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Coal vs. wood burning stoves...not totally OT..

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  • Coal vs. wood burning stoves...not totally OT..

    Does anyone here know what diferentiates a coal burning stove from a wood burner? I'm wondering if the difference is minor whether I could modify my wood burning Jotul No.8 to burn coal as well. See, not totally OT as the end result may require metal fabrication.

  • #2
    I've heard that a coal burner needs the air to come from beneath the coal grate, whilst a wood burner needs it just above the fire, at the sides.

    Ian
    All of the gear, no idea...

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    • #3
      On my Morso multi fuel wood burner when using coal or smokeless fuel some air has to inlet to the bottom of fire with the proviso that you do not admit too much as apparently there is a possibility you could end up melting the grate!

      So as long as you could get some air under the grate it shoud burn coal fine, I have also seen coal used in wood burners without bottom draft. This is ok as long as you also use a fair amount of wood which helps airate the caol.

      peter
      I have tools I don't know how to use!!

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      • #4
        Originally posted by x39
        Does anyone here know what diferentiates a coal burning stove from a wood burner? )
        coal stoves have a grate that you can shake down the clinkers.

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        • #5
          Thanks for the informative responses. I've already modified the stove to feature a front bottom draft, the addition of a grate of some type shouldn't be too much trouble. I like the idea of using coal as a supplement to my wood burning. The convenience of being able to purchase it as one may need it is attractive, as opposed to having to purchase a whole cord of wood at a time.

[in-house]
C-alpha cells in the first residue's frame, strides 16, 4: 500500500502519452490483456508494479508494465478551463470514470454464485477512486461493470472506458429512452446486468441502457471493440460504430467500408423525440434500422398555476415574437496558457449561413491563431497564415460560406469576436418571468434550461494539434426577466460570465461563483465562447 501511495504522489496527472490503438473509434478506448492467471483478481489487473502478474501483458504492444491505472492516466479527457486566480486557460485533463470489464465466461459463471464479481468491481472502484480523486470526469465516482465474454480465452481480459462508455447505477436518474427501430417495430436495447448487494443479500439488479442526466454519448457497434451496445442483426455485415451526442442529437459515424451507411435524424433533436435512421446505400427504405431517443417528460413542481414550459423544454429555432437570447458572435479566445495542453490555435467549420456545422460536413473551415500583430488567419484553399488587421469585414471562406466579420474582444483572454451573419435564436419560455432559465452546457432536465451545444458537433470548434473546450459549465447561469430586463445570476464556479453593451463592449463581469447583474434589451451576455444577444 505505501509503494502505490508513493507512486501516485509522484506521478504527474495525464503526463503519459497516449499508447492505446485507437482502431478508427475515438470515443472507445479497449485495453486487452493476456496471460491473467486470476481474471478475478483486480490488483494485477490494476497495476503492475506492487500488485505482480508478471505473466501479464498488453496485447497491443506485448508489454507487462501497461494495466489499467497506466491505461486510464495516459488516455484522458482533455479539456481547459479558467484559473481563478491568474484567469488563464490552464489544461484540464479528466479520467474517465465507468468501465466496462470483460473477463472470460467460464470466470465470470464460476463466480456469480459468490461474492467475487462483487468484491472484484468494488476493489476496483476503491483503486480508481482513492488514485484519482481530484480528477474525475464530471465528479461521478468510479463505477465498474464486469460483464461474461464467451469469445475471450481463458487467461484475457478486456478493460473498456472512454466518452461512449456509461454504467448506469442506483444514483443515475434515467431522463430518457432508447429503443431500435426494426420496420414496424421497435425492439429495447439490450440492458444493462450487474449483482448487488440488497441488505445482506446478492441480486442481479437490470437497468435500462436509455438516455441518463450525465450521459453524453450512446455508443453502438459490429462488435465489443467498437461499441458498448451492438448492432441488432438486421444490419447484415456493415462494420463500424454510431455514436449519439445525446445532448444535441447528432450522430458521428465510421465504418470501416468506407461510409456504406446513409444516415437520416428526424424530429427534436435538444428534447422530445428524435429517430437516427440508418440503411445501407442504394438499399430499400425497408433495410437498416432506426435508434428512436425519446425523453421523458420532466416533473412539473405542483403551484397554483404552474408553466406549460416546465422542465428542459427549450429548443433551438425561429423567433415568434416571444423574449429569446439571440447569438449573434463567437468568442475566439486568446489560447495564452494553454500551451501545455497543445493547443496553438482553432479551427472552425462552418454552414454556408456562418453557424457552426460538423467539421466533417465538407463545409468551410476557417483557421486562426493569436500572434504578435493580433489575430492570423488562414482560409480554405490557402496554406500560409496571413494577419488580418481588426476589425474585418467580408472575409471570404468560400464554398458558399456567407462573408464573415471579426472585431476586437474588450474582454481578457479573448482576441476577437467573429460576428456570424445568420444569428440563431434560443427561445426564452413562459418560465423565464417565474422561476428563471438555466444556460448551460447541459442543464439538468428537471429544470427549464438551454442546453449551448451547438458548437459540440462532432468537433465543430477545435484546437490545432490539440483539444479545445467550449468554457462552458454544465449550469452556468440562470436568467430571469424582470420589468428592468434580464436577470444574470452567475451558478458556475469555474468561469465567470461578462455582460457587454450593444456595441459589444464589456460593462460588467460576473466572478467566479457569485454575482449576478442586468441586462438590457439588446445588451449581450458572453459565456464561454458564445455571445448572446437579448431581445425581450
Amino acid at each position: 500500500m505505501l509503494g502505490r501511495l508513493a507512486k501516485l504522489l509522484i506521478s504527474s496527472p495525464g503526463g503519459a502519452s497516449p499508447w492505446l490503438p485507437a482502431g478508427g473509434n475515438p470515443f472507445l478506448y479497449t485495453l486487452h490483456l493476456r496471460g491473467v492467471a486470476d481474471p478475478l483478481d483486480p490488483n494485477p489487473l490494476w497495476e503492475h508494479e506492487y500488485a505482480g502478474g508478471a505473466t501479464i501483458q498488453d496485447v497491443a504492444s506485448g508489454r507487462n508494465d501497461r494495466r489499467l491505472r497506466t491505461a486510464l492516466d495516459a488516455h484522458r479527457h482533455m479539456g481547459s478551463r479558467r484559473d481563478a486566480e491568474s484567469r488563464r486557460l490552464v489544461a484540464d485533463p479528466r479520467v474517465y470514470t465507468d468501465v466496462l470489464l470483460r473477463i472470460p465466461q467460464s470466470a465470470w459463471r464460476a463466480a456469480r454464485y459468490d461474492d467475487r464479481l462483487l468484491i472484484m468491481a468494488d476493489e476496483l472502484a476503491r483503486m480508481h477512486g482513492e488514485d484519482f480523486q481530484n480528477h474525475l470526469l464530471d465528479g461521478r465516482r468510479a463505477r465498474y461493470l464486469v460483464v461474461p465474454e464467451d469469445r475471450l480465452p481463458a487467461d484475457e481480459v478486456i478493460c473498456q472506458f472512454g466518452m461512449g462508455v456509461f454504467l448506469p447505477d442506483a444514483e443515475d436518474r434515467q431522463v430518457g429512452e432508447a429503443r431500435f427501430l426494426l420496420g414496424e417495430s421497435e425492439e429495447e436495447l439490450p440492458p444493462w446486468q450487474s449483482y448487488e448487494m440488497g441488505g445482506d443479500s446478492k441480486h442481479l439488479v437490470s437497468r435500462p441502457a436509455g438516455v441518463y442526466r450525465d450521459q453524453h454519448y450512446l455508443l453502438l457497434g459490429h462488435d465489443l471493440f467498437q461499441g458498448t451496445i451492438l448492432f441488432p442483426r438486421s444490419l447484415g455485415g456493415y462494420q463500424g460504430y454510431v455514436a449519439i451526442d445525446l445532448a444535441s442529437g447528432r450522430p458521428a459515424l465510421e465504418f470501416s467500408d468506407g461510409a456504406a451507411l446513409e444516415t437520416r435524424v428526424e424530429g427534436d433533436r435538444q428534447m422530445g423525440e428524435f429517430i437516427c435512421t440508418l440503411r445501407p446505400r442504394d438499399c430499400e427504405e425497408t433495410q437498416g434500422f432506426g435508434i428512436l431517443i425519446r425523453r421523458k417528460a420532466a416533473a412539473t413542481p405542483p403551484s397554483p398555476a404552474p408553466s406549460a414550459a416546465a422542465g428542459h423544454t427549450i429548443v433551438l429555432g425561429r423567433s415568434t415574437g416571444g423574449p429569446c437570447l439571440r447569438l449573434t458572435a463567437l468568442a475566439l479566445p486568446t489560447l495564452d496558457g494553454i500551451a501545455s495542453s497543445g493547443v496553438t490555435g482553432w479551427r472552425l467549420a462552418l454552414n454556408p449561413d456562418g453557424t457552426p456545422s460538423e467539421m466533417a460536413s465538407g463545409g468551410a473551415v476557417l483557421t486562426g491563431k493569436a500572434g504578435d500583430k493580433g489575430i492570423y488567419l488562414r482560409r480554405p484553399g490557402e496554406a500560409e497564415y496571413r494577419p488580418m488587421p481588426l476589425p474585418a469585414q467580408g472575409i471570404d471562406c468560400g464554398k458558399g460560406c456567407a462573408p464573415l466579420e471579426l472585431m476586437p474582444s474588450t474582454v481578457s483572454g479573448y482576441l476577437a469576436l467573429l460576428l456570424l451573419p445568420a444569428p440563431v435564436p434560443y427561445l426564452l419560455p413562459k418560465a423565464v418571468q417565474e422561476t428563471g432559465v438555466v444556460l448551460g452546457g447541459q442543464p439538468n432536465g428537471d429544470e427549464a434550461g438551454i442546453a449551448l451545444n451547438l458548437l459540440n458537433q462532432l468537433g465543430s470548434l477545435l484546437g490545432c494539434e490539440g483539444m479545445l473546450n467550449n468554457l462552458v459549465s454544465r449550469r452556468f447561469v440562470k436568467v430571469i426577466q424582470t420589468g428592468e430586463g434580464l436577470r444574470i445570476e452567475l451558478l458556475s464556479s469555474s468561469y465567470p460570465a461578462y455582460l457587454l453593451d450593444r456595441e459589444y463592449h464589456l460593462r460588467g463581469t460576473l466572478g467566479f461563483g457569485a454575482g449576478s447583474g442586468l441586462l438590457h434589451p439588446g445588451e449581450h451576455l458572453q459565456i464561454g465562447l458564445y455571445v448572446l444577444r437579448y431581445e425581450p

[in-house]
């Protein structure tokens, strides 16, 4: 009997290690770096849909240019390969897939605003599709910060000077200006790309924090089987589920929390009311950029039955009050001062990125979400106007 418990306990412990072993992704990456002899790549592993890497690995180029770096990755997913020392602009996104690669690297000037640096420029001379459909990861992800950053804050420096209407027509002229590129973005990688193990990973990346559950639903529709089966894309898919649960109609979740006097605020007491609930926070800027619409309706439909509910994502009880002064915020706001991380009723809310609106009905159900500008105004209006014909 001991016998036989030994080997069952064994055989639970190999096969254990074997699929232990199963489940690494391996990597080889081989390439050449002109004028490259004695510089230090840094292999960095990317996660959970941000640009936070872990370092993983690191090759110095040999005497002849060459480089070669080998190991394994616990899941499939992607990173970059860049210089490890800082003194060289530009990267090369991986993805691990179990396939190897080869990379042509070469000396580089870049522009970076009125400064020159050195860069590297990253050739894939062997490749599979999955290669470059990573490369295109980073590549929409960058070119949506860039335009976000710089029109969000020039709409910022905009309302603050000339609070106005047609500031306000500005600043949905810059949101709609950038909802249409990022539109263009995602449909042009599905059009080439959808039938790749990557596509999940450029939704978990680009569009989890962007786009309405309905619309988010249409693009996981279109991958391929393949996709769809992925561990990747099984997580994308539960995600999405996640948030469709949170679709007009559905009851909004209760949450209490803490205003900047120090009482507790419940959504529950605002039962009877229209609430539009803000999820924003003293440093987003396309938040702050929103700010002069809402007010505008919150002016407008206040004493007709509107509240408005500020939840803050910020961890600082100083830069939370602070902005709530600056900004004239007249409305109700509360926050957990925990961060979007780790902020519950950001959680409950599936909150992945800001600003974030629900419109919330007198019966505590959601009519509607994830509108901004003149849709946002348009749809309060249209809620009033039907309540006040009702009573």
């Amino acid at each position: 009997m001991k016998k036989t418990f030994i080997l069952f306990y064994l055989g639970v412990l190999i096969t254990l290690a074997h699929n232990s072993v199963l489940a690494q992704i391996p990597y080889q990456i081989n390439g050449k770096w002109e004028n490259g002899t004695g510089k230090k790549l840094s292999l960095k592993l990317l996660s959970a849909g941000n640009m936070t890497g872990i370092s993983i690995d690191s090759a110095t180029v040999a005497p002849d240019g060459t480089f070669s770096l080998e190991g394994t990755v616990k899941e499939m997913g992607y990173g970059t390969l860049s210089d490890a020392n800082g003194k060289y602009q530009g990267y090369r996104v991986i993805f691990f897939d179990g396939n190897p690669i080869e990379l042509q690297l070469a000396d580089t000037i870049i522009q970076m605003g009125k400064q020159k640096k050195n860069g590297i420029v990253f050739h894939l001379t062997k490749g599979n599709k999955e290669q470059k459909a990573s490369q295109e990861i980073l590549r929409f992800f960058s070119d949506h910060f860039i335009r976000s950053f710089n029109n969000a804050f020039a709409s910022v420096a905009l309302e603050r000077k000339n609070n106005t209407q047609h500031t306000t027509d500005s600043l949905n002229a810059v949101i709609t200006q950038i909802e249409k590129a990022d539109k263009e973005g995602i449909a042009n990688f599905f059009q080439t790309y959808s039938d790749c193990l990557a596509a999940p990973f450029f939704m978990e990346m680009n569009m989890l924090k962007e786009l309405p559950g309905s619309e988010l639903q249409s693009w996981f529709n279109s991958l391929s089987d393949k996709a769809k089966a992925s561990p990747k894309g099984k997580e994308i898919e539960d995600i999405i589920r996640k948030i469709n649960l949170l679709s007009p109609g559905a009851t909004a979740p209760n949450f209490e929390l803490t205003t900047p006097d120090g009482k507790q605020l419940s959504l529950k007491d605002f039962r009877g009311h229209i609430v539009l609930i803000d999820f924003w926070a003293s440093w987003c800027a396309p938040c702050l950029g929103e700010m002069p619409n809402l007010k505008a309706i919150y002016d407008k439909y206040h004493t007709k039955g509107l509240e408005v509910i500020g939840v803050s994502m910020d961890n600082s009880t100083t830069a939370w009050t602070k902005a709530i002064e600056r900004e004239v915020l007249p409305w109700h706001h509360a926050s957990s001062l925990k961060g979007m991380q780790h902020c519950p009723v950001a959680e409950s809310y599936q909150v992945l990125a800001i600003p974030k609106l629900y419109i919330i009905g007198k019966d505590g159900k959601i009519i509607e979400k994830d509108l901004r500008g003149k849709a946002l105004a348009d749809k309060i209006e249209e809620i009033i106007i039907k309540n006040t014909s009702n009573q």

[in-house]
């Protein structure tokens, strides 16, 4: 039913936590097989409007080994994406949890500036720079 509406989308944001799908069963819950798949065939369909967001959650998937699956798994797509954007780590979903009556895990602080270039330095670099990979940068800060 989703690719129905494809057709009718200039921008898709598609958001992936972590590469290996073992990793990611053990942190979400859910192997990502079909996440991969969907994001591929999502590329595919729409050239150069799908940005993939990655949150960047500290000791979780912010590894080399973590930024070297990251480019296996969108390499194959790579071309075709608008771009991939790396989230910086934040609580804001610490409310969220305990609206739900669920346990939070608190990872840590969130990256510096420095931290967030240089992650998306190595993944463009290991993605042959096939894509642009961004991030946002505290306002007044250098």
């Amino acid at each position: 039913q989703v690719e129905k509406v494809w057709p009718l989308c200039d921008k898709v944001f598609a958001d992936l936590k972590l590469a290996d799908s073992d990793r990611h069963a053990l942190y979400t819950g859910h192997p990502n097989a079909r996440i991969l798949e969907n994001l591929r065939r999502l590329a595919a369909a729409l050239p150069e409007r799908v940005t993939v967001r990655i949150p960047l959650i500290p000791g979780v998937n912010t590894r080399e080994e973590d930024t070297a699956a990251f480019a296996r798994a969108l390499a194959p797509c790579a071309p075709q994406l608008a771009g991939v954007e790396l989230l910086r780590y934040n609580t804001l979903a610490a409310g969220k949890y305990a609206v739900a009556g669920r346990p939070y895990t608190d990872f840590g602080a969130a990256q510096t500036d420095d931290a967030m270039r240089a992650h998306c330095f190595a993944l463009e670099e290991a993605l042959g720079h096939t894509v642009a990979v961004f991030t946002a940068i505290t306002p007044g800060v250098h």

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          • #6
            As have been stated to the grates and air from below. Depending on the size and shape of the grates and the openings. you will have to mess with the fire more, you will have to clean the fire sides of the fire box to remove the insulating soot more, Your neighbors and or wife will complain about the the smoke. The ash is considered hazardous waste now most places. Makes it harder for the small time user. But is is good for rosebushes.

            You may be shocked by the cost and lack of availability, If stored out side and not under cover. It decomposes, and becomes unburnable after a period of time.
            And when it does burn the Kentucky top soil they were delivering it was 10 wheelbarrows (250 pounds each) in 6 wheelbarrows of ash and clinker out some days.
            Soft coal is dirtier burning and handling, hard coal is cleaner in all respects. The bagged fireplace coal falls somewhere in between.